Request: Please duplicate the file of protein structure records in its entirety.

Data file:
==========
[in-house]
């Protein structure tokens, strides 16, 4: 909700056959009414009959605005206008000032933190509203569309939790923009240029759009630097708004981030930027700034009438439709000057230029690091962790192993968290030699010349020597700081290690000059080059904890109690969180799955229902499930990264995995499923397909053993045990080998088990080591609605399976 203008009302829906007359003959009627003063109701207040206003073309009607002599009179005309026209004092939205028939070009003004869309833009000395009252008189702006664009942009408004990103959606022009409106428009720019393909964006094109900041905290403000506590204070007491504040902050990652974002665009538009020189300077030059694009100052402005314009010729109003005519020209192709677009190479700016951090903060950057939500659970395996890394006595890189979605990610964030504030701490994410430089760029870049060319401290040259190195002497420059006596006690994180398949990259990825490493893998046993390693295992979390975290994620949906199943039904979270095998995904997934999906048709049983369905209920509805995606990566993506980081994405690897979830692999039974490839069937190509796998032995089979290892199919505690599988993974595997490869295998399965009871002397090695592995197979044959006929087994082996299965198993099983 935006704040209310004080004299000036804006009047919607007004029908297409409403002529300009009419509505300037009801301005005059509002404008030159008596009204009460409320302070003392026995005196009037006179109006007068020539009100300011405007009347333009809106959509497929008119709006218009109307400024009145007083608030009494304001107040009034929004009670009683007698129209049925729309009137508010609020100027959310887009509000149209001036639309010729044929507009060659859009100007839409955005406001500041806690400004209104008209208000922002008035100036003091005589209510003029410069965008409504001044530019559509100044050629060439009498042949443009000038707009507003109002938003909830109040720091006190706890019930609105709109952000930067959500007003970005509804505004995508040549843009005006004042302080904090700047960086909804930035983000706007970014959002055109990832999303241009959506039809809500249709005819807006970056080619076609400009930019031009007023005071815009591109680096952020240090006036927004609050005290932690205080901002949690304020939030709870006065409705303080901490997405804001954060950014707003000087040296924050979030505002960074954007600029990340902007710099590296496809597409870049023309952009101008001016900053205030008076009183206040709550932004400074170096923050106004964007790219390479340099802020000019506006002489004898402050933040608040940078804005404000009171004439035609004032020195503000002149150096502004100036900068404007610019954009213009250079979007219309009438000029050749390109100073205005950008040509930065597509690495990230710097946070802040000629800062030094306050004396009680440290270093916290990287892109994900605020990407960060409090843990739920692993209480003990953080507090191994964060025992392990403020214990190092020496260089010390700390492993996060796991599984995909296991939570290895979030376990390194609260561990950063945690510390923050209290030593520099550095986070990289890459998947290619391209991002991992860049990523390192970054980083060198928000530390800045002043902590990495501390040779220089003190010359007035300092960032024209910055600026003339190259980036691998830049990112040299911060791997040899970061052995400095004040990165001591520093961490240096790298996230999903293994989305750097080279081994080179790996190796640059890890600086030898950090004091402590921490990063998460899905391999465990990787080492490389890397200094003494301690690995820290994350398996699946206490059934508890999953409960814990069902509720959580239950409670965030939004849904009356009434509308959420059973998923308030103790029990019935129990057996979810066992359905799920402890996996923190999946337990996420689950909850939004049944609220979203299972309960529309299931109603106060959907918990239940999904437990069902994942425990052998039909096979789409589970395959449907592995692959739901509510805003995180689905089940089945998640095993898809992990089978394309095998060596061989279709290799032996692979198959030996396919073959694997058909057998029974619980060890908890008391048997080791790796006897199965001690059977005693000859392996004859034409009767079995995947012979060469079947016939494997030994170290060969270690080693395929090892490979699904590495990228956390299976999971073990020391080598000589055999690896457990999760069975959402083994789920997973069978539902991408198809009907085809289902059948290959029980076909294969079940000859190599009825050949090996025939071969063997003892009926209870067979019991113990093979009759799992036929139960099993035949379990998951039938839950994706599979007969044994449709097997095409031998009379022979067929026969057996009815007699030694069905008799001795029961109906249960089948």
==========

[in-house]
């Protein structure tokens, strides 16, 4: 909700056959009414009959605005206008000032933190509203569309939790923009240029759009630097708004981030930027700034009438439709000057230029690091962790192993968290030699010349020597700081290690000059080059904890109690969180799955229902499930990264995995499923397909053993045990080998088990080591609605399976 203008009302829906007359003959009627003063109701207040206003073309009607002599009179005309026209004092939205028939070009003004869309833009000395009252008189702006664009942009408004990103959606022009409106428009720019393909964006094109900041905290403000506590204070007491504040902050990652974002665009538009020189300077030059694009100052402005314009010729109003005519020209192709677009190479700016951090903060950057939500659970395996890394006595890189979605990610964030504030701490994410430089760029870049060319401290040259190195002497420059006596006690994180398949990259990825490493893998046993390693295992979390975290994620949906199943039904979270095998995904997934999906048709049983369905209920509805995606990566993506980081994405690897979830692999039974490839069937190509796998032995089979290892199919505690599988993974595997490869295998399965009871002397090695592995197979044959006929087994082996299965198993099983 935006704040209310004080004299000036804006009047919607007004029908297409409403002529300009009419509505300037009801301005005059509002404008030159008596009204009460409320302070003392026995005196009037006179109006007068020539009100300011405007009347333009809106959509497929008119709006218009109307400024009145007083608030009494304001107040009034929004009670009683007698129209049925729309009137508010609020100027959310887009509000149209001036639309010729044929507009060659859009100007839409955005406001500041806690400004209104008209208000922002008035100036003091005589209510003029410069965008409504001044530019559509100044050629060439009498042949443009000038707009507003109002938003909830109040720091006190706890019930609105709109952000930067959500007003970005509804505004995508040549843009005006004042302080904090700047960086909804930035983000706007970014959002055109990832999303241009959506039809809500249709005819807006970056080619076609400009930019031009007023005071815009591109680096952020240090006036927004609050005290932690205080901002949690304020939030709870006065409705303080901490997405804001954060950014707003000087040296924050979030505002960074954007600029990340902007710099590296496809597409870049023309952009101008001016900053205030008076009183206040709550932004400074170096923050106004964007790219390479340099802020000019506006002489004898402050933040608040940078804005404000009171004439035609004032020195503000002149150096502004100036900068404007610019954009213009250079979007219309009438000029050749390109100073205005950008040509930065597509690495990230710097946070802040000629800062030094306050004396009680440290270093916290990287892109994900605020990407960060409090843990739920692993209480003990953080507090191994964060025992392990403020214990190092020496260089010390700390492993996060796991599984995909296991939570290895979030376990390194609260561990950063945690510390923050209290030593520099550095986070990289890459998947290619391209991002991992860049990523390192970054980083060198928000530390800045002043902590990495501390040779220089003190010359007035300092960032024209910055600026003339190259980036691998830049990112040299911060791997040899970061052995400095004040990165001591520093961490240096790298996230999903293994989305750097080279081994080179790996190796640059890890600086030898950090004091402590921490990063998460899905391999465990990787080492490389890397200094003494301690690995820290994350398996699946206490059934508890999953409960814990069902509720959580239950409670965030939004849904009356009434509308959420059973998923308030103790029990019935129990057996979810066992359905799920402890996996923190999946337990996420689950909850939004049944609220979203299972309960529309299931109603106060959907918990239940999904437990069902994942425990052998039909096979789409589970395959449907592995692959739901509510805003995180689905089940089945998640095993898809992990089978394309095998060596061989279709290799032996692979198959030996396919073959694997058909057998029974619980060890908890008391048997080791790796006897199965001690059977005693000859392996004859034409009767079995995947012979060469079947016939494997030994170290060969270690080693395929090892490979699904590495990228956390299976999971073990020391080598000589055999690896457990999760069975959402083994789920997973069978539902991408198809009907085809289902059948290959029980076909294969079940000859190599009825050949090996025939071969063997003892009926209870067979019991113990093979009759799992036929139960099993035949379990998951039938839950994706599979007969044994449709097997095409031998009379022979067929026969057996009815007699030694069905008799001795029961109906249960089948």